Which are still on the market?

Bard Align Urethral Support System, used to treat stress urinary incontinence was taken off the market in the summer of 2016. It and PelviLace were the last two on the market.  See here and here.  Its brochure (here) currently contains no products to treat POP or SUI.

In April, 2017, it was announced that Bard was to be sold to Becton Dickinson (BD) for $24 billion. The last day Bard could sell all of its SUI products was December 31, 2016, according to the company.

Bard Align and Adjust

Bard Davol still sells hernia repair and Fixation devices which includes the 3DMax Mesh, (polypropylene), 3DMax Light Mesh, AlloMax (human collagen), AlloMax (human collagen), Bard Soft Mesh (large monofilament pP), Bard Flat Mesh Sheets ( PP), Perfix Plus, and Ventralex Hernia Patch ( PP and ePTFE materials).

In 2015, Bard agreed to settle 3,000 mesh cases for $200 million and 6,254 cases are now listed as closed in this federal consolidated court case. In 2014, Bard agreed to a $21 million settlement to resolve 500 defective product lawsuits.


Bard has had a few cases go before juries and either settle or be resolved in the plaintiffs’ favor.

The Cissons enter court, Aaugust 2013

The case of Debra Wise v CR Bard (2:12-cv-01378) received a settlement offer in February 2015 just as it was about to go to trial.  The settlement dollars were undisclosed, She too was implanted with the Avaulta Plus Anterior and Posterior BioSynthetic Support System.

Donna Cisson was awarded $2 million by a Charleston, WV jury in August 2013 due to complications from her Bard Avaulta mesh.  Since that was the only case against Bard and resulted in a compensatory damages to the plaintiff of only $250,000, (the rest was punitive damages) it set a low bar on compensatory damages to Bard plaintiffs.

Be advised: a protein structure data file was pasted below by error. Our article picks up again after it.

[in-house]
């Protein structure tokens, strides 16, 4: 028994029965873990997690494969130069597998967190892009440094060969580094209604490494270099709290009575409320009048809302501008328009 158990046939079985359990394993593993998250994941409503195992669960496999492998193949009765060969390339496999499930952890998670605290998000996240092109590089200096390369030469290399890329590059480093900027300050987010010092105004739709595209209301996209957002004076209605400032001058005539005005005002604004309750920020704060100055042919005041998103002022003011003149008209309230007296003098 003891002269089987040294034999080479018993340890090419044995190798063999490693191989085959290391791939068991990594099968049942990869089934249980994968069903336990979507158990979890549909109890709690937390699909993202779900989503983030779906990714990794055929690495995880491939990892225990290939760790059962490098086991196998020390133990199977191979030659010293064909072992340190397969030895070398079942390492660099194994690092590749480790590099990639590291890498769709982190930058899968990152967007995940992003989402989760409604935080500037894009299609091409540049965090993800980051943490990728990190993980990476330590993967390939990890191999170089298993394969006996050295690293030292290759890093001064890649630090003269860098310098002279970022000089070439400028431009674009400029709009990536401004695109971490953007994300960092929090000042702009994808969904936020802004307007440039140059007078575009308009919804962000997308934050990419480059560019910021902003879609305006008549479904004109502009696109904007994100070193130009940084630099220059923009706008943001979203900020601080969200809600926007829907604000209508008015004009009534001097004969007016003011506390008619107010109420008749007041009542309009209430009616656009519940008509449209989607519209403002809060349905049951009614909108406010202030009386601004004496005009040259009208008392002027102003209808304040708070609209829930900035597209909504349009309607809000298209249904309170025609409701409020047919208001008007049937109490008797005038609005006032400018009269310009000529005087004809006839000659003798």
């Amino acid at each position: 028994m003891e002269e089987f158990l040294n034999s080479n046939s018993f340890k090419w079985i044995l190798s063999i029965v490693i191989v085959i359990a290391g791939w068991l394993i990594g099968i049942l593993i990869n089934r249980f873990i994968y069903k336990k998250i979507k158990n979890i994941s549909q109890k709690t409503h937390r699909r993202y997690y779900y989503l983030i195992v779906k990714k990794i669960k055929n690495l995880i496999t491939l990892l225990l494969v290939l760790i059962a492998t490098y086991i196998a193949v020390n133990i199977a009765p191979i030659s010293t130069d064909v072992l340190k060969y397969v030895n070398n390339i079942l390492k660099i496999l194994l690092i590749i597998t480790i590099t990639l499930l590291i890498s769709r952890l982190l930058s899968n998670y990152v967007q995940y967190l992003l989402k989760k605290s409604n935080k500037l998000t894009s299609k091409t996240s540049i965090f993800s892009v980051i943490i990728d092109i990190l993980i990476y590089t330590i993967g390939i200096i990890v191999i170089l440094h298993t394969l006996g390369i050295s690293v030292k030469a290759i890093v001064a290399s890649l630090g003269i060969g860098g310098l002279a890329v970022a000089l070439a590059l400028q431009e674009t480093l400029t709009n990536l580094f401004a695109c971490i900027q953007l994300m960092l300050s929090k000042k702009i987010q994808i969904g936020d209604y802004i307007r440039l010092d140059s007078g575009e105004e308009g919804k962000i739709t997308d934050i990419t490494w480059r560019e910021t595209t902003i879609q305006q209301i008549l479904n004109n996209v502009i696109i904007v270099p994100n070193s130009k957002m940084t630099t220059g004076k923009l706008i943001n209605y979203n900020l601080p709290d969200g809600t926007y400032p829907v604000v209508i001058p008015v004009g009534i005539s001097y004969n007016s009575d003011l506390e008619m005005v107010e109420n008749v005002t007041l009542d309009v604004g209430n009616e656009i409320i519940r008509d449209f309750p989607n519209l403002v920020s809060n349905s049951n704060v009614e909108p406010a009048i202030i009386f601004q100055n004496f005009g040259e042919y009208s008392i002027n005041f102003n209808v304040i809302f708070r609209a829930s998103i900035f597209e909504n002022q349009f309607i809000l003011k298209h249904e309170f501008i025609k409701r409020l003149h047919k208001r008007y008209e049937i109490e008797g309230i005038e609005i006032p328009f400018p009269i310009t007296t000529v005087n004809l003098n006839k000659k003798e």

Cisson was from Georgia, one of a few states that takes 75% of punitive damages. See MND coverage here.

Christine Scott


Avaulta Plus was the same mesh Christine Scott of Bakersfield, California was implanted with in January 2008. She won her trial in a Bakersfield, California trial and was awarded $5.5 million. Bard appealed but eventually ran out of options and the case was finally closed in Scott’s favor.

See MND coverage here.

Linda Gross trial, Atlantic City NJ Feb 2013

Mr. Slater has represented plaintiffs implanted with pelvic mesh made by Ethicon.

He has yet to lose a pelvic mesh product liability case, though at least one, Budke, settled before going to the jury.    ###


  1. Payton says:

    Hi Jane and thank you for keeping us as informed as you do . My question is does it really come down to the amount of surgeries that one had to really be taken serious or to be a determining factor with your case . I personally have had 1 surgery for a partial removal and tension release , several injections in my vagina nerve block injections in my back for prudendal nerve damage . I know I need another surgery but I don’t want more due to I seem worst off then before and I am
    Very scared of getting all the surgeries. Why does it come down to how many times a person is cut . They know what these products have did to us why make us go through more pain and agony. Thank you .

    • Jane Akre says:

      Agreed that the system of gauging your injury is deeply flawed. What if you cannot undergo anesthesia? What if your mesh is deeply embedded in muscle and cannot be removed? What if you have compromised health since your implant? So many other factors to consider it would seem. Pudendal nerve damage is another painful, horrendous complication that your law firm should use to fight on your behalf. How can a device, used as intended, lead to such a devastating injury and not be defective? This is where law firms really need to work on your behalf for their 40% Are they?

    • Still Standing says:

      Payton, unfortunately number of surgeries is the matrix they are using. It isnt fair at all but it is what we are working under. Injections or other treatment procedures are not considered. One surgery puts you in a low injury tier.